Author Topic: Square Grinders  (Read 5970 times)

0 Members and 0 Guests are viewing this topic.

Online 660magnum

  • Global Moderator
  • Nitro Hotsaw
  • *******
  • Posts: 6387
  • Karma: 231
  • For The Love Of Chainsaws
  • Location: NCO
Square Grinders
« on: December 01, 2012, 05:52:01 pm »
I recently purchased a older used Silvey Swing Arm Grinder. It was made in late 1979. It appears that the grinder has sat around unused since the 1980's? It had gone though a couple hands between the original owner and when I got it but they didn't use it or harm it.

The grinder has sat around for years and apparently at the original location got spritzed with little speckles of something that appears to be brown mud or something from a cow when it got up? This swing arm grinder was originally a bright red on the main body and the arm was anodized gold. Most of this color is gone now. Part of the pivot bearing on the swing arm was broken by uneven pressure from a split type lock washer? I got new bearings for the swing arm from the local Grainger outlet as they were 1/3 the price of the local Applied Industrial (Bearings Inc). I removed the split lock washer and replaced the 5/8" retaining nut with a self locking nut like is on the current Silvey swing arm grinder.  I replaced all the bolts with Allen head bolts and got new springs for the stops at the local hardware store down the street. Running the motor, the bearings sounded good and the new grinding wheel I bought from Silvey ran true.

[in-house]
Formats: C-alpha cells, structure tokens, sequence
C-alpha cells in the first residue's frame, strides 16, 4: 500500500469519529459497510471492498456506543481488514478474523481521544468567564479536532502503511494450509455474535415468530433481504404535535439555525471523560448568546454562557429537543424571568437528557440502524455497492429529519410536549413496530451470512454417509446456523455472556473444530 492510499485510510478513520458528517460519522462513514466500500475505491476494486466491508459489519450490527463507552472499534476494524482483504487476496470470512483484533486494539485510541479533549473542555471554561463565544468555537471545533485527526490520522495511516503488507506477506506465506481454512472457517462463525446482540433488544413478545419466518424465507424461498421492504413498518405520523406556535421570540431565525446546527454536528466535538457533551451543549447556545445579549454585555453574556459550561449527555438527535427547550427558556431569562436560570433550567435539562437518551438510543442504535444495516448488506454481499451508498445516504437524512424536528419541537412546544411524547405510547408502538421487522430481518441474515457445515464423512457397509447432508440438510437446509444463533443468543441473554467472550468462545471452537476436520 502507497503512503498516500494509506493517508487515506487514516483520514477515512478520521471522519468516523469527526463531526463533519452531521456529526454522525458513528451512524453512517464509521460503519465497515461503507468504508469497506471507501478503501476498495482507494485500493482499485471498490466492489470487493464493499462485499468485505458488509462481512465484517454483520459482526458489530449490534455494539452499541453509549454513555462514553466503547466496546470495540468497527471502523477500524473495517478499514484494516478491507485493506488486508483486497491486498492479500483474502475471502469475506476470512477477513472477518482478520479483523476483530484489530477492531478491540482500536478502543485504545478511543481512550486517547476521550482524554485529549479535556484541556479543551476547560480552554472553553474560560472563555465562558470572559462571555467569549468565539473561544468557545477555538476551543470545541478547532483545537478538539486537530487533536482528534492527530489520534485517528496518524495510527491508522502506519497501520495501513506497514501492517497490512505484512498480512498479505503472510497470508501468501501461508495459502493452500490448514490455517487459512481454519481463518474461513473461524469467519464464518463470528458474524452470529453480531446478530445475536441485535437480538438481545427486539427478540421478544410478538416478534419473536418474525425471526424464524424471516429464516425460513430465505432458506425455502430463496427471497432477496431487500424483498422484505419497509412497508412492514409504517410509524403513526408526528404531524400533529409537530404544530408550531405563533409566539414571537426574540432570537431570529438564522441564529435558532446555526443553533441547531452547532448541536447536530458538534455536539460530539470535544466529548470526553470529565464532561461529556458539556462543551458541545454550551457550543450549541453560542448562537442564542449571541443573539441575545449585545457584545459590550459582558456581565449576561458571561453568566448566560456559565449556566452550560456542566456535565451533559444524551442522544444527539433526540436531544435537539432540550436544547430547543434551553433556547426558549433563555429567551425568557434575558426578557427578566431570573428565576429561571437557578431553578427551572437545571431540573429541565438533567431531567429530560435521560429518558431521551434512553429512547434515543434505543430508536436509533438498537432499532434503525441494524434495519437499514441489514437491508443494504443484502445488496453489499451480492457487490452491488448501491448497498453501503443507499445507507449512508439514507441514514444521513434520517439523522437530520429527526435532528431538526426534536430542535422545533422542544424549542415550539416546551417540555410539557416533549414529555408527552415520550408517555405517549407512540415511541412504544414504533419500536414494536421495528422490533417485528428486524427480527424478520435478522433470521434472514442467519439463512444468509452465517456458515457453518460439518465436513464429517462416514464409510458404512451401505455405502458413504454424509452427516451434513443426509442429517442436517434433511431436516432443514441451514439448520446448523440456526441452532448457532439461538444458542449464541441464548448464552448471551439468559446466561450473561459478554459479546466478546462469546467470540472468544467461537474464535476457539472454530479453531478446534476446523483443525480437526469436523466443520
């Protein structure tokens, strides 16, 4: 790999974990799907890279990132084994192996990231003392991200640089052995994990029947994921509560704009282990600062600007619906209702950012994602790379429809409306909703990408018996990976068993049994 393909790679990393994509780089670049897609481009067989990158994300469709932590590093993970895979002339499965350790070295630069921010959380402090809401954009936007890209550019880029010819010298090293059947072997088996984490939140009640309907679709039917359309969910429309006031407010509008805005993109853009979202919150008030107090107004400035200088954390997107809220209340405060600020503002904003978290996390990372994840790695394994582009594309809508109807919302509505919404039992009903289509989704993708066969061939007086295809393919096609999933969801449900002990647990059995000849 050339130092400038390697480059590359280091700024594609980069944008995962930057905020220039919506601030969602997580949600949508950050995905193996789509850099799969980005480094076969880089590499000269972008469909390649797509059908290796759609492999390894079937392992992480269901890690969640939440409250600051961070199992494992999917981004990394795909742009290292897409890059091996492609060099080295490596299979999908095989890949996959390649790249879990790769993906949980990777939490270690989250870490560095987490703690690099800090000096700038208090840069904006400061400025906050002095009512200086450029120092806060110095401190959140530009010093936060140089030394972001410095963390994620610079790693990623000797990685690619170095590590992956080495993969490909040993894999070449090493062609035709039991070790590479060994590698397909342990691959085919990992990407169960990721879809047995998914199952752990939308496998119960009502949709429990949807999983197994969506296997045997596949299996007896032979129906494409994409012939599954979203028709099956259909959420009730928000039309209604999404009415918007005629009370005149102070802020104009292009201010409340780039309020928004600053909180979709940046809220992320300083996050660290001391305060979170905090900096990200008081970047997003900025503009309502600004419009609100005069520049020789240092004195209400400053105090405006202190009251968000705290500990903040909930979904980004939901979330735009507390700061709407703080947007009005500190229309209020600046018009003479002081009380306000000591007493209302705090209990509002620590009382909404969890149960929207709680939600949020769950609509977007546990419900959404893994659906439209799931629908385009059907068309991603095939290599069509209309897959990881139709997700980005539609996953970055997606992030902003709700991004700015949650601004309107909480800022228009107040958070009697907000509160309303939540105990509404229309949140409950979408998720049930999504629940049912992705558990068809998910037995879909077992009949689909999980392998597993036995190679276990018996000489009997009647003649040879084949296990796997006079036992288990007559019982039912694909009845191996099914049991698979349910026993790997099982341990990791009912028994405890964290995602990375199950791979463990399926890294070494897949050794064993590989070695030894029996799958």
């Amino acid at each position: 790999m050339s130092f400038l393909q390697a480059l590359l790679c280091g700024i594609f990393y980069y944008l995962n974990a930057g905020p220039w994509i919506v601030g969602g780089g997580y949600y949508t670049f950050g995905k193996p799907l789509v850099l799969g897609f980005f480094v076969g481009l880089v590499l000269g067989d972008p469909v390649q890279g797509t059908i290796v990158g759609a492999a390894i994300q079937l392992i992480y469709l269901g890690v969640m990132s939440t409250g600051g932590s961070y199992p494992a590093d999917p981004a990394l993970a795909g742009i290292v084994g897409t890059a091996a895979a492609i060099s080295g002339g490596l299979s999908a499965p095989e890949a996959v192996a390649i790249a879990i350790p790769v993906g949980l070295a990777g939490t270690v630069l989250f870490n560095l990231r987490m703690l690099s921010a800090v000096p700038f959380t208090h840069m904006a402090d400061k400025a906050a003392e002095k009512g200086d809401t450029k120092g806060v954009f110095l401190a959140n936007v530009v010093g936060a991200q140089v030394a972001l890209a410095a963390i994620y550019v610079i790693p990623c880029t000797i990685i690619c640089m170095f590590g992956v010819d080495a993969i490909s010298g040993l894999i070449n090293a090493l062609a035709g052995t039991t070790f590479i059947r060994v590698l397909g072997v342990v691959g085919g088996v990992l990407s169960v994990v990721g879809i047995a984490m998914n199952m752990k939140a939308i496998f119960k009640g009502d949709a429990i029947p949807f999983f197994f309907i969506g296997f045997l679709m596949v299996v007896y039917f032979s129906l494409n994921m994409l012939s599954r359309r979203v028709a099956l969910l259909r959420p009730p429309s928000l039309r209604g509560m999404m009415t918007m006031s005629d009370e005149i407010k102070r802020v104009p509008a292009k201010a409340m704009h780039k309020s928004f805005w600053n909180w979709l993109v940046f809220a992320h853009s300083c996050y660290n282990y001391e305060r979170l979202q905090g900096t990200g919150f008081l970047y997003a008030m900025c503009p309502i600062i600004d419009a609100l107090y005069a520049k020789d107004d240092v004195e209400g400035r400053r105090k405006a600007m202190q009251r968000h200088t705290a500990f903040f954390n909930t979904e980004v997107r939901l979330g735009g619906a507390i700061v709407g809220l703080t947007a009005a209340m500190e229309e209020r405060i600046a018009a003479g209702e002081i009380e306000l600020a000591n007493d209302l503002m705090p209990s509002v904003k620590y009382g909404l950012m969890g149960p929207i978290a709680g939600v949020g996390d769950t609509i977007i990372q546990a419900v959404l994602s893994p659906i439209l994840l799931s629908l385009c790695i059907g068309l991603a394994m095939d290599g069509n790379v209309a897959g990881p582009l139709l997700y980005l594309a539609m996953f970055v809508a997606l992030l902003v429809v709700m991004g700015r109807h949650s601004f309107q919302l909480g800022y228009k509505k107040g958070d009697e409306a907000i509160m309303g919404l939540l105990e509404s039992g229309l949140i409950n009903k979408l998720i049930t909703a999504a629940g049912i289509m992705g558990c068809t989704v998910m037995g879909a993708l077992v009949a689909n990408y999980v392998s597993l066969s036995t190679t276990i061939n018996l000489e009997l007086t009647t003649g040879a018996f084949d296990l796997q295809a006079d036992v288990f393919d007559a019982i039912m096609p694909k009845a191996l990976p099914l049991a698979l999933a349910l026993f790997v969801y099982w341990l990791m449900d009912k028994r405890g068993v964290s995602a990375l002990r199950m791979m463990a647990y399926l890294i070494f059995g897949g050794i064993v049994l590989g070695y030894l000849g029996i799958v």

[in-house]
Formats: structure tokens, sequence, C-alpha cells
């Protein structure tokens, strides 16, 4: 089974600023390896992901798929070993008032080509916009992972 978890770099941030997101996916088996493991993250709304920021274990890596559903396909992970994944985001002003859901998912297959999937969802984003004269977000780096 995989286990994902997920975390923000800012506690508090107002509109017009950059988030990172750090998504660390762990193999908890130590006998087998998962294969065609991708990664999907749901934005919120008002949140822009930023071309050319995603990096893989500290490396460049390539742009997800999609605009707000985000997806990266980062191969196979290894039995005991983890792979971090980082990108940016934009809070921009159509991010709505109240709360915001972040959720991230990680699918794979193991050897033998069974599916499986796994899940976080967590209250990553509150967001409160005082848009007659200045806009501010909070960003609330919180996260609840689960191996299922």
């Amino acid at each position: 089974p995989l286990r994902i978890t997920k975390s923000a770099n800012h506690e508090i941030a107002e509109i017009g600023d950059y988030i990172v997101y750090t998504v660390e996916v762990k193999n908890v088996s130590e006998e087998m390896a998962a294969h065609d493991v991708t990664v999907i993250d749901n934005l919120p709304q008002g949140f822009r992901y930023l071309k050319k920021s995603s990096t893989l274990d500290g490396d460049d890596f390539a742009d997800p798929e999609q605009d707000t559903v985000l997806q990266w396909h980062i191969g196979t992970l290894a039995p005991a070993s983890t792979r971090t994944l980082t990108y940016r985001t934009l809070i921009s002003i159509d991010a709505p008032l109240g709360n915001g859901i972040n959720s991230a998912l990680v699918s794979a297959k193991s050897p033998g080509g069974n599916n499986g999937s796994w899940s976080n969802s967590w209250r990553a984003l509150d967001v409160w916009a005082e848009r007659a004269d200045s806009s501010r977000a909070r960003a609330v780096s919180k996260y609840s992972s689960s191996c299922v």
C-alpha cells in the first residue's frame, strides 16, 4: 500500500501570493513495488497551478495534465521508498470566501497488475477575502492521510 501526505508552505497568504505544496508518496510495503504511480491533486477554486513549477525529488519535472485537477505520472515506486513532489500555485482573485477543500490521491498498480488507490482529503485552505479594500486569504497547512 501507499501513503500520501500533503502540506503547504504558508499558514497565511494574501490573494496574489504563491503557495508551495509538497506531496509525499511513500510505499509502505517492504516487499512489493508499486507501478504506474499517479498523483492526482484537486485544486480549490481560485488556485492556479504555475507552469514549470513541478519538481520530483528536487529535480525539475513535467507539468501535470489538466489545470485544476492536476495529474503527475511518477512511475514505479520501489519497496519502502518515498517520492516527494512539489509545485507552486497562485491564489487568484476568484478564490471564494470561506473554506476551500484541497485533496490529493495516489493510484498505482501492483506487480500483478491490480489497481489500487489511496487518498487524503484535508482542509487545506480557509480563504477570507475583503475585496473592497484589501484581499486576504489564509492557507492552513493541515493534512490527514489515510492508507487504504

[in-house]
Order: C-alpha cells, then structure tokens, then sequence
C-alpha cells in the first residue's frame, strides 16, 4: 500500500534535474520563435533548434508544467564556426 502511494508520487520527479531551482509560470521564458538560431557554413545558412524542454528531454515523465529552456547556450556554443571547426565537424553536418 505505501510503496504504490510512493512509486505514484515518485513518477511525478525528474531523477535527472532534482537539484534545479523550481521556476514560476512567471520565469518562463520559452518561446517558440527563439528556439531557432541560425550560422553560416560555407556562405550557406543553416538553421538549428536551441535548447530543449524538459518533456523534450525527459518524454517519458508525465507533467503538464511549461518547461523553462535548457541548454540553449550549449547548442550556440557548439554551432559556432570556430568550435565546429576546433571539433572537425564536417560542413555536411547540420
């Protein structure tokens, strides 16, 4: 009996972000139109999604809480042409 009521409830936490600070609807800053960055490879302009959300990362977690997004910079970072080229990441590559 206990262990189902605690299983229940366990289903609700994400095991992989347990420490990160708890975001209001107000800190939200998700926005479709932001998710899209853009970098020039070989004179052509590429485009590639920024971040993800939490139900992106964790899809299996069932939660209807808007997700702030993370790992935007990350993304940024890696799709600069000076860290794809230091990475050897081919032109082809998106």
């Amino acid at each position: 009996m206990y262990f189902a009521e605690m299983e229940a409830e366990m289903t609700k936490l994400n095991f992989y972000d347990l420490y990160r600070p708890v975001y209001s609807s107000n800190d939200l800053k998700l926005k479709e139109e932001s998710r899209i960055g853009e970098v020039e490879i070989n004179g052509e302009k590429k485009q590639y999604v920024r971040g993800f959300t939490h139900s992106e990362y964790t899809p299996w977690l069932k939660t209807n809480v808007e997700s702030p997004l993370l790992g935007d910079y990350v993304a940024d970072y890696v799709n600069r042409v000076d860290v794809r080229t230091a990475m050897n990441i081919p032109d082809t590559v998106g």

The swing arm pivot bolt has adjusting set screws at the top to **** the arm left or right. I attempted to set these screws so the arm would be the same height from the grinding wheel on both sides. I started to dress the wheel and one of the wing nuts where you turn the diamond dressers (in and out) came off because the dresser was hard to turn. The wing nut was just attached to the dresser with J-B Weld. I put a collar on it for now. I dressed the wheel to the angles that the dressers were set at. They appeared to never have been moved in years and the resulting angle on the grinding wheel came out realistic according to what I had read.